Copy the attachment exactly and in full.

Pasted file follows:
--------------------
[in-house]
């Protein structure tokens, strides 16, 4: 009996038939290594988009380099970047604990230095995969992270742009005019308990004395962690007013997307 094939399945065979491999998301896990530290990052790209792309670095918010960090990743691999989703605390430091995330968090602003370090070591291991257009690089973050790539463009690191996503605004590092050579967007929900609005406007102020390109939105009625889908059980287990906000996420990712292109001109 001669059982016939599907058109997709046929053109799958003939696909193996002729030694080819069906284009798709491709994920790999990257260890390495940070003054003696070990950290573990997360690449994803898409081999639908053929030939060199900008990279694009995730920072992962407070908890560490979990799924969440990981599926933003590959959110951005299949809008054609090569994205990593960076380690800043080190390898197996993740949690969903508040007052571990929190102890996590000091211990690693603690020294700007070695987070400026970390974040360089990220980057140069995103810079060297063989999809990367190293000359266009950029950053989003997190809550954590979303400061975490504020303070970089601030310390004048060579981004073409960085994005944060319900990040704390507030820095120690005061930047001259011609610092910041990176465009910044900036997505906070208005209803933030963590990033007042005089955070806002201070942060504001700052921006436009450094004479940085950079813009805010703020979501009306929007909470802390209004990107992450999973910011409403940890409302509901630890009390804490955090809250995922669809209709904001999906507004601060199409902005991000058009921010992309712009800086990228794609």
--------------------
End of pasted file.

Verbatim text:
[in-house]
């Protein structure tokens, strides 16, 4: 009996038939290594988009380099970047604990230095995969992270742009005019308990004395962690007013997307 094939399945065979491999998301896990530290990052790209792309670095918010960090990743691999989703605390430091995330968090602003370090070591291991257009690089973050790539463009690191996503605004590092050579967007929900609005406007102020390109939105009625889908059980287990906000996420990712292109001109 001669059982016939599907058109997709046929053109799958003939696909193996002729030694080819069906284009798709491709994920790999990257260890390495940070003054003696070990950290573990997360690449994803898409081999639908053929030939060199900008990279694009995730920072992962407070908890560490979990799924969440990981599926933003590959959110951005299949809008054609090569994205990593960076380690800043080190390898197996993740949690969903508040007052571990929190102890996590000091211990690693603690020294700007070695987070400026970390974040360089990220980057140069995103810079060297063989999809990367190293000359266009950029950053989003997190809550954590979303400061975490504020303070970089601030310390004048060579981004073409960085994005944060319900990040704390507030820095120690005061930047001259011609610092910041990176465009910044900036997505906070208005209803933030963590990033007042005089955070806002201070942060504001700052921006436009450094004479940085950079813009805010703020979501009306929007909470802390209004990107992450999973910011409403940890409302509901630890009390804490955090809250995922669809209709904001999906507004601060199409902005991000058009921010992309712009800086990228794609």